I, like many other Google Answers researchers, pay close attention to the ratings that the paying customers give for our answers. But what do those stars really mean?
I recently spent a few days in Paris, staying at a two-star hotel. Sure, it was on a noisy street – but that’s because it was in a supremely convenient location. Sure, the room was pokey – but it was clean and cheap. And the breakfast, although not included in the price, was generous, delicious, reasonably priced, and was served in a bright and cheery room with sparkling cutlery and crockery.
Maybe the hotel was only two-star rated because the room didn’t have a trouser press or satellite TV. But I wasn’t in Paris to press my trousers or watch TV.
The point is: everyone has a different set of standards by which they rate something, so we should not expect every customer to have a rating scale that matches our own.
The point was driven home by a recent question about car-sales websites which was answered by politicalguru-ga. The customer rated it “only” three stars, but gave a tip.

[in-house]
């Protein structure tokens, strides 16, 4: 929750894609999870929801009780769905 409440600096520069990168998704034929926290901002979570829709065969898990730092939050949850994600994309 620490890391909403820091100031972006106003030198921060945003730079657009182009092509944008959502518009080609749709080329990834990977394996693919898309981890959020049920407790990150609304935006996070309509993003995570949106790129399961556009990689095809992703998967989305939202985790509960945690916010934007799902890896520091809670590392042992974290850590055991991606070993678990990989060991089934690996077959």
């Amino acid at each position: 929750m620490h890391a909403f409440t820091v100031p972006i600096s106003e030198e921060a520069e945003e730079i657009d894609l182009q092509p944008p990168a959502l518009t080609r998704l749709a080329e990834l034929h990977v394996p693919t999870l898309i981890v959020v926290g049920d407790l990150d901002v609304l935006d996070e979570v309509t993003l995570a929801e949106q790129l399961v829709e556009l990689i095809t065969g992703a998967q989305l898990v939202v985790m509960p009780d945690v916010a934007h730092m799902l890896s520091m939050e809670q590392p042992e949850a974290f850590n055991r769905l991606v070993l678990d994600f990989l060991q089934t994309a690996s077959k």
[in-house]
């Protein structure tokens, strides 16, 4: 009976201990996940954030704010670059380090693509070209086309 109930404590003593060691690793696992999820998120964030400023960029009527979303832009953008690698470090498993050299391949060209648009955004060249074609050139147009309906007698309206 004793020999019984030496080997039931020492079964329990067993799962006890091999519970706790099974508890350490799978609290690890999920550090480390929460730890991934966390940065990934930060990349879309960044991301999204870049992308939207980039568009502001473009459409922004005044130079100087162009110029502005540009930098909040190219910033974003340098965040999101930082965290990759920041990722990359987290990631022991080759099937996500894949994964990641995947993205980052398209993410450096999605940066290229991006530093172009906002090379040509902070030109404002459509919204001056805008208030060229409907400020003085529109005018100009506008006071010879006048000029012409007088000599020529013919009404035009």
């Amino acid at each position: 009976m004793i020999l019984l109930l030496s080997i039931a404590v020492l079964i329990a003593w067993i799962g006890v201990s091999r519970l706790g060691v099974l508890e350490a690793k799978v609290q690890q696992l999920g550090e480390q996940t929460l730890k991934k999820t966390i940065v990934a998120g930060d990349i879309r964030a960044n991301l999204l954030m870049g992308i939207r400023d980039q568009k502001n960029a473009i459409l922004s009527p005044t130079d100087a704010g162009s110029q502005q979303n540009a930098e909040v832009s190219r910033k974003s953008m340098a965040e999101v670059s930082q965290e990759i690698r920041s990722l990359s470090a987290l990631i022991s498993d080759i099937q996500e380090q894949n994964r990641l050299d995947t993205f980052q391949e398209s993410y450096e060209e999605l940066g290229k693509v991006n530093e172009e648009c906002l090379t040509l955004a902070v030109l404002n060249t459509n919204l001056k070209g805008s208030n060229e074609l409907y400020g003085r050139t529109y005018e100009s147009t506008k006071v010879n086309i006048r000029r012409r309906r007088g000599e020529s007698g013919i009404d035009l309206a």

Some researchers take three stars to mean that the client is not satisfied with the answer given, but I see it differently. I reckon it usually works like this:
- 1 star = very poor
- 2 stars = poor
- 3 stars = acceptable
- 4 stars = good
- 5 stars = very good
The Google Answers Help and Tips page says something slightly different (though I doubt that many customers have studied it carefully):
To rate an answer, click on the “Rate Answer” button in the answer field. You can rate an answer from 1 star (poor) to 5 stars (great) … Google Answers suggest that you rate an answer based on its content (how helpful was the information), clarity (how clearly was the information communicated), and tone (how friendly and polite was the writing).
A slightly different rating scale is offered by Google Video. When you hover your mouse over the rating stars you see the following guidelines:
- 1 = poor
- 2 = below average
- 3 = average
- 4 = above average
- 5 = excellent
None of this really matters: the point is that ratings are always subjective and can certainly be inconsistent. If you bear that in mind, they can still provide useful feedback to the researcher.